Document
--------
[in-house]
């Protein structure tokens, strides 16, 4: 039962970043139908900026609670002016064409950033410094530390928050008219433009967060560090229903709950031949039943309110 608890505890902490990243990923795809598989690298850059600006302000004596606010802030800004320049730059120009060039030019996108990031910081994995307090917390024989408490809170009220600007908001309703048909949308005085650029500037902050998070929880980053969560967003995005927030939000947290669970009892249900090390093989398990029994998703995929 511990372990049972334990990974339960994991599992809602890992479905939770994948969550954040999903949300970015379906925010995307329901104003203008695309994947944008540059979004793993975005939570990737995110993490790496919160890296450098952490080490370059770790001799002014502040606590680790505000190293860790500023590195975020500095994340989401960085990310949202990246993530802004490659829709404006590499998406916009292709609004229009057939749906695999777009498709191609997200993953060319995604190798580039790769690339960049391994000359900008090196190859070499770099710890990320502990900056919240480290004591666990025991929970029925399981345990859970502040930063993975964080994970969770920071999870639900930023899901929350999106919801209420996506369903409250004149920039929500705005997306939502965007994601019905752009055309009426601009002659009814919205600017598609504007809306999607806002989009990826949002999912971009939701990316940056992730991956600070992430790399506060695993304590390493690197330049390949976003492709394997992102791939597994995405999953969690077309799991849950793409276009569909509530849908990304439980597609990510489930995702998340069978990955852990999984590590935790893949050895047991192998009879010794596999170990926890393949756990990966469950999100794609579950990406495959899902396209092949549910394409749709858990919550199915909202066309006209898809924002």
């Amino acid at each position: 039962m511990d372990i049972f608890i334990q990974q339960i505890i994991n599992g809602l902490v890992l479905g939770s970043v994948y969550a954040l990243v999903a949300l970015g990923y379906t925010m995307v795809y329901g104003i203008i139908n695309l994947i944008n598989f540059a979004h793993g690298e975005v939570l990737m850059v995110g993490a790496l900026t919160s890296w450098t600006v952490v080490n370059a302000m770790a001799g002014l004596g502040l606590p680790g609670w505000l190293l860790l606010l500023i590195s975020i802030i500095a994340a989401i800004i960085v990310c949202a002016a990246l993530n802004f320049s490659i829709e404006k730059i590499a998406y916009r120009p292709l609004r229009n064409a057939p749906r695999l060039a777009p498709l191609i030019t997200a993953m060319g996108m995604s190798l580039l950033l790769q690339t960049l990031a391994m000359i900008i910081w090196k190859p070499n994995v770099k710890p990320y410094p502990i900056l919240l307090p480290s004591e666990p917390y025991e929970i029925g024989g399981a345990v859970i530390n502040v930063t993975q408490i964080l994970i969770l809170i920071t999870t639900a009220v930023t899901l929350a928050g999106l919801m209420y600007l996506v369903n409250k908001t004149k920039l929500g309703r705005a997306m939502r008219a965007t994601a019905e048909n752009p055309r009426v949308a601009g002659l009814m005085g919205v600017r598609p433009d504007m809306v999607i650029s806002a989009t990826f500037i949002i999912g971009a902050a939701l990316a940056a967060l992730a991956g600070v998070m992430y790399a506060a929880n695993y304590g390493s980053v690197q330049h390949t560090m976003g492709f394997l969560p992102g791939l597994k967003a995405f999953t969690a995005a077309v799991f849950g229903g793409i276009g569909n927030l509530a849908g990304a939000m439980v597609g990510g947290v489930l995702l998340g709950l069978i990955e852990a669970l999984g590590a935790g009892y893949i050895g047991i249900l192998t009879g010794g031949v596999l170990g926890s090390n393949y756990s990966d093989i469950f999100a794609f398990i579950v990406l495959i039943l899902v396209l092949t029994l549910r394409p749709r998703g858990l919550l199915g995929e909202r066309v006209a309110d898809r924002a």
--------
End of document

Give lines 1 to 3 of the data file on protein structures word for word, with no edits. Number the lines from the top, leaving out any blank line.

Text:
[in-house]
């Protein structure tokens, strides 16, 4: 039962970043139908900026609670002016064409950033410094530390928050008219433009967060560090229903709950031949039943309110 608890505890902490990243990923795809598989690298850059600006302000004596606010802030800004320049730059120009060039030019996108990031910081994995307090917390024989408490809170009220600007908001309703048909949308005085650029500037902050998070929880980053969560967003995005927030939000947290669970009892249900090390093989398990029994998703995929 511990372990049972334990990974339960994991599992809602890992479905939770994948969550954040999903949300970015379906925010995307329901104003203008695309994947944008540059979004793993975005939570990737995110993490790496919160890296450098952490080490370059770790001799002014502040606590680790505000190293860790500023590195975020500095994340989401960085990310949202990246993530802004490659829709404006590499998406916009292709609004229009057939749906695999777009498709191609997200993953060319995604190798580039790769690339960049391994000359900008090196190859070499770099710890990320502990900056919240480290004591666990025991929970029925399981345990859970502040930063993975964080994970969770920071999870639900930023899901929350999106919801209420996506369903409250004149920039929500705005997306939502965007994601019905752009055309009426601009002659009814919205600017598609504007809306999607806002989009990826949002999912971009939701990316940056992730991956600070992430790399506060695993304590390493690197330049390949976003492709394997992102791939597994995405999953969690077309799991849950793409276009569909509530849908990304439980597609990510489930995702998340069978990955852990999984590590935790893949050895047991192998009879010794596999170990926890393949756990990966469950999100794609579950990406495959899902396209092949549910394409749709858990919550199915909202066309006209898809924002």
């Amino acid at each position: 039962m511990d372990i049972f608890i334990q990974q339960i505890i994991n599992g809602l902490v890992l479905g939770s970043v994948y969550a954040l990243v999903a949300l970015g990923y379906t925010m995307v795809y329901g104003i203008i139908n695309l994947i944008n598989f540059a979004h793993g690298e975005v939570l990737m850059v995110g993490a790496l900026t919160s890296w450098t600006v952490v080490n370059a302000m770790a001799g002014l004596g502040l606590p680790g609670w505000l190293l860790l606010l500023i590195s975020i802030i500095a994340a989401i800004i960085v990310c949202a002016a990246l993530n802004f320049s490659i829709e404006k730059i590499a998406y916009r120009p292709l609004r229009n064409a057939p749906r695999l060039a777009p498709l191609i030019t997200a993953m060319g996108m995604s190798l580039l950033l790769q690339t960049l990031a391994m000359i900008i910081w090196k190859p070499n994995v770099k710890p990320y410094p502990i900056l919240l307090p480290s004591e666990p917390y025991e929970i029925g024989g399981a345990v859970i530390n502040v930063t993975q408490i964080l994970i969770l809170i920071t999870t639900a009220v930023t899901l929350a928050g999106l919801m209420y600007l996506v369903n409250k908001t004149k920039l929500g309703r705005a997306m939502r008219a965007t994601a019905e048909n752009p055309r009426v949308a601009g002659l009814m005085g919205v600017r598609p433009d504007m809306v999607i650029s806002a989009t990826f500037i949002i999912g971009a902050a939701l990316a940056a967060l992730a991956g600070v998070m992430y790399a506060a929880n695993y304590g390493s980053v690197q330049h390949t560090m976003g492709f394997l969560p992102g791939l597994k967003a995405f999953t969690a995005a077309v799991f849950g229903g793409i276009g569909n927030l509530a849908g990304a939000m439980v597609g990510g947290v489930l995702l998340g709950l069978i990955e852990a669970l999984g590590a935790g009892y893949i050895g047991i249900l192998t009879g010794g031949v596999l170990g926890s090390n393949y756990s990966d093989i469950f999100a794609f398990i579950v990406l495959i039943l899902v396209l092949t029994l549910r394409p749709r998703g858990l919550l199915g995929e909202r066309v006209a309110d898809r924002a």